In February 2018, Collective2 had a near-death experience. At that time, some of the most popular trading strategies on Collective2 traded “volatility.” To be exact, these strategies bet that volatility would go down, or remain low.*
But in February of that year, volatility exploded upward. Here is a chart showing how “volatility” behaved at the beginning of 2018:
After working for 50 years, and achieving business success most people dream of, my father had a problem. What to do with his money?
Some people dismiss this as a “first-world problem” — not worthy of righteous intellectuals’ concern. But it was still a problem — his problem — and my father wasn’t alone. When interest rates are zero, and inflation is not, putting your money in the bank — whether a thousand dollars, or a million — is the exact mathematical equivalent of asking someone to remove half your cash over the next fifteen years. …
When Americans are children, they learn how business works. You advertise a product. People see your ad, decide the product interests them, and pay you. Win-win: your customer gets a product she actually wants; your business earns income, fair-and-square, enough to let it continue to offer the product to still more people who value it.
That’s how it’s supposed to work, anyway. But what if you’re not allowed to advertise? Or not allowed to talk about what your product actually does?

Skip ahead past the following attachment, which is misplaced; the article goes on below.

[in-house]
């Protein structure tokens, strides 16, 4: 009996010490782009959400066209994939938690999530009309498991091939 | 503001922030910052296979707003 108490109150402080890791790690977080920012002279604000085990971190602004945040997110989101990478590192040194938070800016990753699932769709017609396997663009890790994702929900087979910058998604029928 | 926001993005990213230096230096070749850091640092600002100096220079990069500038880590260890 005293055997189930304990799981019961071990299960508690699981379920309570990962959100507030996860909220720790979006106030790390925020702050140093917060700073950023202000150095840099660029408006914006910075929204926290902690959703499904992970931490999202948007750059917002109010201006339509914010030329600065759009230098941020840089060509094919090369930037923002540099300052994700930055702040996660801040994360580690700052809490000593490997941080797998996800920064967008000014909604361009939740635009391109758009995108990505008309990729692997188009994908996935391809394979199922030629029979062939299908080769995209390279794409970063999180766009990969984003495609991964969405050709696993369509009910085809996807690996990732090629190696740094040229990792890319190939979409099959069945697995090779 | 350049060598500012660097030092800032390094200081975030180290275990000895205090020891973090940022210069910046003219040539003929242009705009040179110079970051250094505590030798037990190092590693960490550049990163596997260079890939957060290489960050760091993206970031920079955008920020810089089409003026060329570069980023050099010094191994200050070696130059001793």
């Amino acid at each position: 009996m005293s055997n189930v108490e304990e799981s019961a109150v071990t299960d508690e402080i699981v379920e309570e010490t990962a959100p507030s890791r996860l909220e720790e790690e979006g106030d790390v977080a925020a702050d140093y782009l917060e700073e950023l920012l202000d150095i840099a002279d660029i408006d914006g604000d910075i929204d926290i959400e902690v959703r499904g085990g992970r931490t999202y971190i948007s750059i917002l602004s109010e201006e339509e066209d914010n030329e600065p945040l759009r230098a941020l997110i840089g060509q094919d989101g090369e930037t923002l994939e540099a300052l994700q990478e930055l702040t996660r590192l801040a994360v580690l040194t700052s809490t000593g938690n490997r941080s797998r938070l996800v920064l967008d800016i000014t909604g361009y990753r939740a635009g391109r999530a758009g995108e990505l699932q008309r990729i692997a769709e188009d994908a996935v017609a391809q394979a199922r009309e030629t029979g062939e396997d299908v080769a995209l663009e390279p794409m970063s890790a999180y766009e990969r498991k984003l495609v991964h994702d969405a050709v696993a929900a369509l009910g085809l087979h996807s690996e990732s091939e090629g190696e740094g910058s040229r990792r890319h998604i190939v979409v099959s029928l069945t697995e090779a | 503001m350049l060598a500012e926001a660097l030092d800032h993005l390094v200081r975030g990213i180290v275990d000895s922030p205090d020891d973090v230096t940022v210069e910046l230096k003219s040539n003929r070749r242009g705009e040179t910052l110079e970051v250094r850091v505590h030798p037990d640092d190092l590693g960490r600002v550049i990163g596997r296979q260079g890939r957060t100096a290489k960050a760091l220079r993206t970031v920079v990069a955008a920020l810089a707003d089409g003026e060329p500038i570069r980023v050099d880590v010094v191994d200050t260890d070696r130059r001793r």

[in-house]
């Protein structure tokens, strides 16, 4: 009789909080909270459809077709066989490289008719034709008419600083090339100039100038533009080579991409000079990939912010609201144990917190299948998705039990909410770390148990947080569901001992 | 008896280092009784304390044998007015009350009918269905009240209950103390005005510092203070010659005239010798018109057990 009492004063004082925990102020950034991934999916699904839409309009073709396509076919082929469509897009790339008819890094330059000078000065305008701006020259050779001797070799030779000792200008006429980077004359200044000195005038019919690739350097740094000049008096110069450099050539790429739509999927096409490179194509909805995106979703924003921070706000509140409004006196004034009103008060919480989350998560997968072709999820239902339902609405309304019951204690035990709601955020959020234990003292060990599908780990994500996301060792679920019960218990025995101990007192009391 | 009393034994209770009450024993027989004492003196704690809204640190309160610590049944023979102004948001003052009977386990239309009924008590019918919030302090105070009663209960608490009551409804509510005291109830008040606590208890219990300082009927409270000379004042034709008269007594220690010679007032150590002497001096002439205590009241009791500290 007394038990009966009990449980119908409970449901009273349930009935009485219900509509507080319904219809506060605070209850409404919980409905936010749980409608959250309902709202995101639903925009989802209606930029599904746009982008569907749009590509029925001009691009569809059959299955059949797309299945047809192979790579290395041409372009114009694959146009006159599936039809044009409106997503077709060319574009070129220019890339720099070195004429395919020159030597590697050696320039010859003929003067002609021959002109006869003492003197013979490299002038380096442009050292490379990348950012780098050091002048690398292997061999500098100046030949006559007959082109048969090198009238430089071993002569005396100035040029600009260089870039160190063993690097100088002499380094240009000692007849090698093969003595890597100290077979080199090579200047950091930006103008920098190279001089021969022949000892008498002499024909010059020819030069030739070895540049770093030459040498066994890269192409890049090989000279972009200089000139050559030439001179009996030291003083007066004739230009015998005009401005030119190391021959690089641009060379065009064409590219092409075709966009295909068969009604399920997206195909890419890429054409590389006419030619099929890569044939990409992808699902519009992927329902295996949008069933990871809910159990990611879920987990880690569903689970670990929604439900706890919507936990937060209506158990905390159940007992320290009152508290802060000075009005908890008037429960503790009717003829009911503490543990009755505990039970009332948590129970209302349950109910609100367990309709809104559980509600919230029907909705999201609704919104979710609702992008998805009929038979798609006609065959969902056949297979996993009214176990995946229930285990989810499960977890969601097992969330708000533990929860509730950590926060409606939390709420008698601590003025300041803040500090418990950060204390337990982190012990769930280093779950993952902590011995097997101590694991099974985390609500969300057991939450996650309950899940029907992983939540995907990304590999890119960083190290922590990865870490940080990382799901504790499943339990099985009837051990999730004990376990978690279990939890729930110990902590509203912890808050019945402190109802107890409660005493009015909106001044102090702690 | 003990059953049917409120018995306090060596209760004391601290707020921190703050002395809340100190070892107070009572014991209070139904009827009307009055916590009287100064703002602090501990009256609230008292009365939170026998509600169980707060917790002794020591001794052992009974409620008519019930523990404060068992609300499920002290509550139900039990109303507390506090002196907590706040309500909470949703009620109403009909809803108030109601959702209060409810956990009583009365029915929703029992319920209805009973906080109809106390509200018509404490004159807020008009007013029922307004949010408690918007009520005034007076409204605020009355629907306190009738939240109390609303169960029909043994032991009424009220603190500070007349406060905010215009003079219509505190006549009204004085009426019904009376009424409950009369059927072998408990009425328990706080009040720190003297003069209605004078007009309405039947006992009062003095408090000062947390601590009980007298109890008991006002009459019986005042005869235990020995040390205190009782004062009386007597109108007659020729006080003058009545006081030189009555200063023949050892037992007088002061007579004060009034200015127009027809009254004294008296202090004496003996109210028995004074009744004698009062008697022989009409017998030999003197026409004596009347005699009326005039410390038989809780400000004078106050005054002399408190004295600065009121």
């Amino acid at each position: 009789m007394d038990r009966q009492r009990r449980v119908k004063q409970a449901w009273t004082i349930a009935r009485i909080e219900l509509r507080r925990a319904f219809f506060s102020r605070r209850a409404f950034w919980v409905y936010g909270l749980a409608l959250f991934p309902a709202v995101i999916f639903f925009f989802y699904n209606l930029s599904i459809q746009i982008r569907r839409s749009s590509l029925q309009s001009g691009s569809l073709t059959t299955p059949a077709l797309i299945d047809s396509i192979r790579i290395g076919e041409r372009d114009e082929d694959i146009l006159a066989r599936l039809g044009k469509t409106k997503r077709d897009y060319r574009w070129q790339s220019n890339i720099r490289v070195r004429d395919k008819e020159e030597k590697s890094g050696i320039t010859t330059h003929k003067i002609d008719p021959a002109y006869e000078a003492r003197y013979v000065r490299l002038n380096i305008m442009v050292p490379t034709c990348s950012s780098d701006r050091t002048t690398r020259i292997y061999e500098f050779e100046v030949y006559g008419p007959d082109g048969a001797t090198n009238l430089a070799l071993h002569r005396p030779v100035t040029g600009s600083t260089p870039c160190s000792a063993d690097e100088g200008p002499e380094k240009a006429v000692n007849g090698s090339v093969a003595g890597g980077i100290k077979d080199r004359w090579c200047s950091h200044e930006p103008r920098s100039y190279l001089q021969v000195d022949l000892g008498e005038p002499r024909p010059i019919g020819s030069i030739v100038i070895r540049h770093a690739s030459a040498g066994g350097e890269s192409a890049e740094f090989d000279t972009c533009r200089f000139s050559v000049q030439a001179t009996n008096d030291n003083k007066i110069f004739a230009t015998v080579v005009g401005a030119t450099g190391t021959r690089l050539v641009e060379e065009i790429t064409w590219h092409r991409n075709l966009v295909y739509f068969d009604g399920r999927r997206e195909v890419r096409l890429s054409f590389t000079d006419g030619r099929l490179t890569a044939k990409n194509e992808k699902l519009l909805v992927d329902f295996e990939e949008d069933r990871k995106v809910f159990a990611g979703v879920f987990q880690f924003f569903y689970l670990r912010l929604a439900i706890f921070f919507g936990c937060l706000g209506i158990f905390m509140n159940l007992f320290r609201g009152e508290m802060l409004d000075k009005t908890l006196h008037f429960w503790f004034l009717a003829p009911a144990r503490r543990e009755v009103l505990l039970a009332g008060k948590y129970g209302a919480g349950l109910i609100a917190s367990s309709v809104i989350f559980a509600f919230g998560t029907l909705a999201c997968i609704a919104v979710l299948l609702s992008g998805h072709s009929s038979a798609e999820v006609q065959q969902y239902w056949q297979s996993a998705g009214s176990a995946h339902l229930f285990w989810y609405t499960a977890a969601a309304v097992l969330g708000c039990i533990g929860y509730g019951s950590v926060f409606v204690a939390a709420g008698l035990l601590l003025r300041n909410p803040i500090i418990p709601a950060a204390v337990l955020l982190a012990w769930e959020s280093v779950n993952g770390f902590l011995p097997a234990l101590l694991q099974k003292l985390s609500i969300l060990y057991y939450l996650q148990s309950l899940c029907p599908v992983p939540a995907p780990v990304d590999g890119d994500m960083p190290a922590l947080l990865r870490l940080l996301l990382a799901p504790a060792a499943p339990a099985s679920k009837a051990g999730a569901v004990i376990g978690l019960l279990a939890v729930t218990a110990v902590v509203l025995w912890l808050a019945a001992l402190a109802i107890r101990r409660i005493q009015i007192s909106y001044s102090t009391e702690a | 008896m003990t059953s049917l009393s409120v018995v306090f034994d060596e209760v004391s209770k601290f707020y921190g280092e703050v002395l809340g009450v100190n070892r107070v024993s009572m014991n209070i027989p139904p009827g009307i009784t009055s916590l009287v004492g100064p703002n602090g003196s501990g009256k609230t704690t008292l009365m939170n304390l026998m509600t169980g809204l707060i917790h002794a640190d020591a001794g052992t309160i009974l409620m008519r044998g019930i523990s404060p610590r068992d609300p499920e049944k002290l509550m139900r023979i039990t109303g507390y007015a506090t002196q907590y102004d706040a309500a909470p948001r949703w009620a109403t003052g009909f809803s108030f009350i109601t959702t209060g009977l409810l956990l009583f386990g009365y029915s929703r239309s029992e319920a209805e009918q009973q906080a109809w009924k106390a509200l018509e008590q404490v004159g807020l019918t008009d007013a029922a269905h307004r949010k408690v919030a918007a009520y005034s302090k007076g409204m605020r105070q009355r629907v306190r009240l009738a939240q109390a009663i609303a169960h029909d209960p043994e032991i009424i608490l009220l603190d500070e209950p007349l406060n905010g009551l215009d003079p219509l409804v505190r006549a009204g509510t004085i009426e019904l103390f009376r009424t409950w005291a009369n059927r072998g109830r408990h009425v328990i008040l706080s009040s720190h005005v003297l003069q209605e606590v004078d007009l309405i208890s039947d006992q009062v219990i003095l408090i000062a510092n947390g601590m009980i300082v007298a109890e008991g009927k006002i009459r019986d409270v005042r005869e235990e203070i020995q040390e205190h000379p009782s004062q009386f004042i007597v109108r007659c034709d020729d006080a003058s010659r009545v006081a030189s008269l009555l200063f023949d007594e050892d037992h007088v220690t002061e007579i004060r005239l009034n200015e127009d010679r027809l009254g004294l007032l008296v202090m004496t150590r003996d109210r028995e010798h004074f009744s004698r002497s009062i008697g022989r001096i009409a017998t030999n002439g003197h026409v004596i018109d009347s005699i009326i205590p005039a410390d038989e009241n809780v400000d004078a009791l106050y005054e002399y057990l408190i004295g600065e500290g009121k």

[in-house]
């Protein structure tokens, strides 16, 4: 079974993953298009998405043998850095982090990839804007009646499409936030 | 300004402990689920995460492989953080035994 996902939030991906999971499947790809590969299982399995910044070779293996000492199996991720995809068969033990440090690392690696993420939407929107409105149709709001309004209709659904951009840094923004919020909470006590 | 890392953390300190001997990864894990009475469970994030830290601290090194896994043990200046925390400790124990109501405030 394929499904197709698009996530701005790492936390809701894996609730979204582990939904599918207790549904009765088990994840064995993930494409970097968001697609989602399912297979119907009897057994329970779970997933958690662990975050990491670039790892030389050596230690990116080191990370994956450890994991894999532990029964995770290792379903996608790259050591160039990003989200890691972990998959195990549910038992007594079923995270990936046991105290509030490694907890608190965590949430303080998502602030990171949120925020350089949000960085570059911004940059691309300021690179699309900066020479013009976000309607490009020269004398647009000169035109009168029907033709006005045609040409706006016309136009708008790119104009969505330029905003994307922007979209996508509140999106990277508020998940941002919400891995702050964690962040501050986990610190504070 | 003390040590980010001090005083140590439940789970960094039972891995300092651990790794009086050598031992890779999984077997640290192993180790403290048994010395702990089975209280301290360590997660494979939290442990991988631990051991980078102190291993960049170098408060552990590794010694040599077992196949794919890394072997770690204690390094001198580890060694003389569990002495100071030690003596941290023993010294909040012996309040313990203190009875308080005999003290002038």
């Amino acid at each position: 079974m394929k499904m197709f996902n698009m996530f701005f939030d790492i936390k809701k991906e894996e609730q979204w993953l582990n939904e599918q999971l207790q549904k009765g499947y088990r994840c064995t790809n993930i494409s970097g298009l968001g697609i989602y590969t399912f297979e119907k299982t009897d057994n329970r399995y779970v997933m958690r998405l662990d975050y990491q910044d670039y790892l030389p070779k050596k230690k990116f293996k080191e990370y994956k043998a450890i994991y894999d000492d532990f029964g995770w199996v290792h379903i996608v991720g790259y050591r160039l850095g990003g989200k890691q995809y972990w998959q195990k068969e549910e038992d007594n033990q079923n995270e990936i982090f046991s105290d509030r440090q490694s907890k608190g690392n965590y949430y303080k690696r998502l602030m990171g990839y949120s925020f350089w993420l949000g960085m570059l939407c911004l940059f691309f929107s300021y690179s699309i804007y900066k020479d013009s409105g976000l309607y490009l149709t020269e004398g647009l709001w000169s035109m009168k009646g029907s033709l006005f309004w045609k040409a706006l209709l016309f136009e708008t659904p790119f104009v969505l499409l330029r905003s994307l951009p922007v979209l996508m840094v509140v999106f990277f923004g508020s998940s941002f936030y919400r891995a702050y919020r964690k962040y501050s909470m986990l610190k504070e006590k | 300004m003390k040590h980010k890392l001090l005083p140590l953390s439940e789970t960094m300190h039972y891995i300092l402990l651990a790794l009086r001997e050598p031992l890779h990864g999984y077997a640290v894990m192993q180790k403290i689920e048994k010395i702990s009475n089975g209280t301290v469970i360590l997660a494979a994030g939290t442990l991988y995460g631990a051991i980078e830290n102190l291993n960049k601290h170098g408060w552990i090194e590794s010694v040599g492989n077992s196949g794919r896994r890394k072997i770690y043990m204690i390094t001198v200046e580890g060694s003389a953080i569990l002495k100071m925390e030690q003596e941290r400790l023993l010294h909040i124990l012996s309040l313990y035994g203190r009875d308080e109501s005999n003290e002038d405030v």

This is the case in certain industries which society has deemed offensive or troubling. …
When’s the last time we all enjoyed a good “Lazy Stupid Company Destroyed By Tiny Upstart” story? It’s been way too long.
Sure, there was Netflix destroying Blockbuster. Everyone in the tech world liked that one. “Dumb” Blockbuster, which ran thousands of videotape-rental stores, was famously blindsided by nimble Netflix. The story is made even more delicious by the recent revelation that Blockbuster passed on the chance to buy Netflix for a mere $50 million. (Today, Netflix is worth $143 billion dollars.)
And what about Amazon’s beating Barnes and Noble? That was a classic! (If you’re too young to remember…
Hello, Silicon Valley, welcome to my world. The real world.
Welcome to the world of demagogues, of crowds with pitchforks, of mobs with torches. They’re coming for you. Do you hear them? They’re outside your window, braying for blood. Your blood.
For thirty years, you’ve been aslumber, warm in your Palo Alto beds, safe in your knowledge that no politician would bother you. Politicians didn’t care, not because they were too stupid to understand the technology you were creating (although that was indeed the case), but because they thought it was too unimportant to even warrant their attention. It was…
I’m presented with this question a lot.
Actually, “presented” isn’t quite the right word.
The question is not usually “presented” to me.
It is flung — the way dog feces are flung at the neighborhood crank’s house, the night before Halloween.
Sometimes even a friend will muster the courage to ask me the question. It happens usually while he’s drinking, and always with a knowing smirk — the smirk of the high-school debater about to deliver a coup de grâce.
I suppose in this age of Twitter wars and angry Facebook rants, I shouldn’t be surprised when someone comes up…
Do you remember when Western Civilization produced men? I mean real men. Men like Alexander and Napoleon, men like Washington and Churchill, men like Joe Lewis and Babe Ruth.
Men who spit and drank and smoked, men who rode horses. Men who had girlfriends, and also wives; men who scratched themselves, and didn’t give a damn that you saw them do it, because they didn’t even know who you were; men who waddled, yes waddled, when they walked, because they had balls.
What sad specimens we men have since become!
Look at us. Weak and pathetic! “In tune” with ourselves…